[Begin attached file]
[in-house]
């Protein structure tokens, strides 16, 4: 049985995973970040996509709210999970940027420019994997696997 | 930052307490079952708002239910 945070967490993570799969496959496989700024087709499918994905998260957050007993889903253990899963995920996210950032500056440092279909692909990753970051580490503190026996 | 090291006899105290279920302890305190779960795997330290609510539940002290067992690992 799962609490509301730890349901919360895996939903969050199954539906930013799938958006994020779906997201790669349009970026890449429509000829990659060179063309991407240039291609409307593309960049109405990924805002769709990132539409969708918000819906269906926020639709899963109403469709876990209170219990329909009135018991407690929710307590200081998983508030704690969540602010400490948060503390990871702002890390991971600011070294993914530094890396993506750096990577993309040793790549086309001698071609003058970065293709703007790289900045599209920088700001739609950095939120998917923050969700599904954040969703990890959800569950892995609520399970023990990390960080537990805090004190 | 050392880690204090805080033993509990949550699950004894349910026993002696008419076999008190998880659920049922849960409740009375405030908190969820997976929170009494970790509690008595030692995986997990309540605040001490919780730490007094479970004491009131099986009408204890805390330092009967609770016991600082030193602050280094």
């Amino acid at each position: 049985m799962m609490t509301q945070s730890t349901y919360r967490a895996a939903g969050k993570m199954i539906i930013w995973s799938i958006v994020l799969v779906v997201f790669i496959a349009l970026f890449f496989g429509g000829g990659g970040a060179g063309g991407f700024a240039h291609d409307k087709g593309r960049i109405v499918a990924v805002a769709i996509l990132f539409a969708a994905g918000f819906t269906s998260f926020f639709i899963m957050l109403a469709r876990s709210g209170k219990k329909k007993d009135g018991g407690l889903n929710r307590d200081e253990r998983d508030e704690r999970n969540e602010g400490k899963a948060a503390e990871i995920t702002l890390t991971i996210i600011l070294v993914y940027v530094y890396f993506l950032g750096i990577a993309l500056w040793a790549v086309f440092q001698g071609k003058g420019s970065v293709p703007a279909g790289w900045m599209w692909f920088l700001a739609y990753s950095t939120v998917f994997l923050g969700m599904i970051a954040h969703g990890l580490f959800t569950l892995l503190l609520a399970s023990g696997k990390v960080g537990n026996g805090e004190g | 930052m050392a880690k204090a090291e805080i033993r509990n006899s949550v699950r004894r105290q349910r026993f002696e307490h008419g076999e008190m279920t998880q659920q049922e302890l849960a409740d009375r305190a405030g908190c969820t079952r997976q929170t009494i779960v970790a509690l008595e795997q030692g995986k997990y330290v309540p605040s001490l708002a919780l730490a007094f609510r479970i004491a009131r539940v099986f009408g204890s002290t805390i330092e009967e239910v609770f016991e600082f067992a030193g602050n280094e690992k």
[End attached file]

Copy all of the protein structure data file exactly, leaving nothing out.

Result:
[in-house]
């Protein structure tokens, strides 16, 4: 049985995973970040996509709210999970940027420019994997696997 | 930052307490079952708002239910 945070967490993570799969496959496989700024087709499918994905998260957050007993889903253990899963995920996210950032500056440092279909692909990753970051580490503190026996 | 090291006899105290279920302890305190779960795997330290609510539940002290067992690992 799962609490509301730890349901919360895996939903969050199954539906930013799938958006994020779906997201790669349009970026890449429509000829990659060179063309991407240039291609409307593309960049109405990924805002769709990132539409969708918000819906269906926020639709899963109403469709876990209170219990329909009135018991407690929710307590200081998983508030704690969540602010400490948060503390990871702002890390991971600011070294993914530094890396993506750096990577993309040793790549086309001698071609003058970065293709703007790289900045599209920088700001739609950095939120998917923050969700599904954040969703990890959800569950892995609520399970023990990390960080537990805090004190 | 050392880690204090805080033993509990949550699950004894349910026993002696008419076999008190998880659920049922849960409740009375405030908190969820997976929170009494970790509690008595030692995986997990309540605040001490919780730490007094479970004491009131099986009408204890805390330092009967609770016991600082030193602050280094």
């Amino acid at each position: 049985m799962m609490t509301q945070s730890t349901y919360r967490a895996a939903g969050k993570m199954i539906i930013w995973s799938i958006v994020l799969v779906v997201f790669i496959a349009l970026f890449f496989g429509g000829g990659g970040a060179g063309g991407f700024a240039h291609d409307k087709g593309r960049i109405v499918a990924v805002a769709i996509l990132f539409a969708a994905g918000f819906t269906s998260f926020f639709i899963m957050l109403a469709r876990s709210g209170k219990k329909k007993d009135g018991g407690l889903n929710r307590d200081e253990r998983d508030e704690r999970n969540e602010g400490k899963a948060a503390e990871i995920t702002l890390t991971i996210i600011l070294v993914y940027v530094y890396f993506l950032g750096i990577a993309l500056w040793a790549v086309f440092q001698g071609k003058g420019s970065v293709p703007a279909g790289w900045m599209w692909f920088l700001a739609y990753s950095t939120v998917f994997l923050g969700m599904i970051a954040h969703g990890l580490f959800t569950l892995l503190l609520a399970s023990g696997k990390v960080g537990n026996g805090e004190g | 930052m050392a880690k204090a090291e805080i033993r509990n006899s949550v699950r004894r105290q349910r026993f002696e307490h008419g076999e008190m279920t998880q659920q049922e302890l849960a409740d009375r305190a405030g908190c969820t079952r997976q929170t009494i779960v970790a509690l008595e795997q030692g995986k997990y330290v309540p605040s001490l708002a919780l730490a007094f609510r479970i004491a009131r539940v099986f009408g204890s002290t805390i330092e009967e239910v609770f016991e600082f067992a030193g602050n280094e690992k």